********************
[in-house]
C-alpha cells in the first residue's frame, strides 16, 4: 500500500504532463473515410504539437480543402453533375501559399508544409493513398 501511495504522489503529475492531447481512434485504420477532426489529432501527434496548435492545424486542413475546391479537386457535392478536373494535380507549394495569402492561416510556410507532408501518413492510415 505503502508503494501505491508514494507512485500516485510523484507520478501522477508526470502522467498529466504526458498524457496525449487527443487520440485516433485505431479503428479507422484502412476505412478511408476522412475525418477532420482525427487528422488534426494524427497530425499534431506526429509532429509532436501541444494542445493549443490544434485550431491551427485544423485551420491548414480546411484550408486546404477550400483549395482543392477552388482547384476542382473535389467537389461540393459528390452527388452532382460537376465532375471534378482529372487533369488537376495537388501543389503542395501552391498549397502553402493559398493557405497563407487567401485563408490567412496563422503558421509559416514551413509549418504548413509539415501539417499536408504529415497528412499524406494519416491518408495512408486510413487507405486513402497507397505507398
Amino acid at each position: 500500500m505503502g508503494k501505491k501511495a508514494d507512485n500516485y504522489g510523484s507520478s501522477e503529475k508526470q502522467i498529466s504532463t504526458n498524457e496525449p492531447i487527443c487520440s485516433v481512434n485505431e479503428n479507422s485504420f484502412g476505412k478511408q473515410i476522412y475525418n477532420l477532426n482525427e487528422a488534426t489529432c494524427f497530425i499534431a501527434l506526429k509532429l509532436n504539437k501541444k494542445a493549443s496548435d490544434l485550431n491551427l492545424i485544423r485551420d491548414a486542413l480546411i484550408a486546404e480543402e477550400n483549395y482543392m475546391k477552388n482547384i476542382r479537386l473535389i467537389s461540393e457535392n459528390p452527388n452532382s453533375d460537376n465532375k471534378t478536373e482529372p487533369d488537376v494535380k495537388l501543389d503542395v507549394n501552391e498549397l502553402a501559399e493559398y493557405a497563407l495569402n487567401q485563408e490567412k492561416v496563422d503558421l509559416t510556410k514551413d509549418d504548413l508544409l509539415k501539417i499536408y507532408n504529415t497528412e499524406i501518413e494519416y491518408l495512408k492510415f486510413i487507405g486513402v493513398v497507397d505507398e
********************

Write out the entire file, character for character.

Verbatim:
[in-house]
C-alpha cells in the first residue's frame, strides 16, 4: 500500500504532463473515410504539437480543402453533375501559399508544409493513398 501511495504522489503529475492531447481512434485504420477532426489529432501527434496548435492545424486542413475546391479537386457535392478536373494535380507549394495569402492561416510556410507532408501518413492510415 505503502508503494501505491508514494507512485500516485510523484507520478501522477508526470502522467498529466504526458498524457496525449487527443487520440485516433485505431479503428479507422484502412476505412478511408476522412475525418477532420482525427487528422488534426494524427497530425499534431506526429509532429509532436501541444494542445493549443490544434485550431491551427485544423485551420491548414480546411484550408486546404477550400483549395482543392477552388482547384476542382473535389467537389461540393459528390452527388452532382460537376465532375471534378482529372487533369488537376495537388501543389503542395501552391498549397502553402493559398493557405497563407487567401485563408490567412496563422503558421509559416514551413509549418504548413509539415501539417499536408504529415497528412499524406494519416491518408495512408486510413487507405486513402497507397505507398
Amino acid at each position: 500500500m505503502g508503494k501505491k501511495a508514494d507512485n500516485y504522489g510523484s507520478s501522477e503529475k508526470q502522467i498529466s504532463t504526458n498524457e496525449p492531447i487527443c487520440s485516433v481512434n485505431e479503428n479507422s485504420f484502412g476505412k478511408q473515410i476522412y475525418n477532420l477532426n482525427e487528422a488534426t489529432c494524427f497530425i499534431a501527434l506526429k509532429l509532436n504539437k501541444k494542445a493549443s496548435d490544434l485550431n491551427l492545424i485544423r485551420d491548414a486542413l480546411i484550408a486546404e480543402e477550400n483549395y482543392m475546391k477552388n482547384i476542382r479537386l473535389i467537389s461540393e457535392n459528390p452527388n452532382s453533375d460537376n465532375k471534378t478536373e482529372p487533369d488537376v494535380k495537388l501543389d503542395v507549394n501552391e498549397l502553402a501559399e493559398y493557405a497563407l495569402n487567401q485563408e490567412k492561416v496563422d503558421l509559416t510556410k514551413d509549418d504548413l508544409l509539415k501539417i499536408y507532408n504529415t497528412e499524406i501518413e494519416y491518408l495512408k492510415f486510413i487507405g486513402v493513398v497507397d505507398e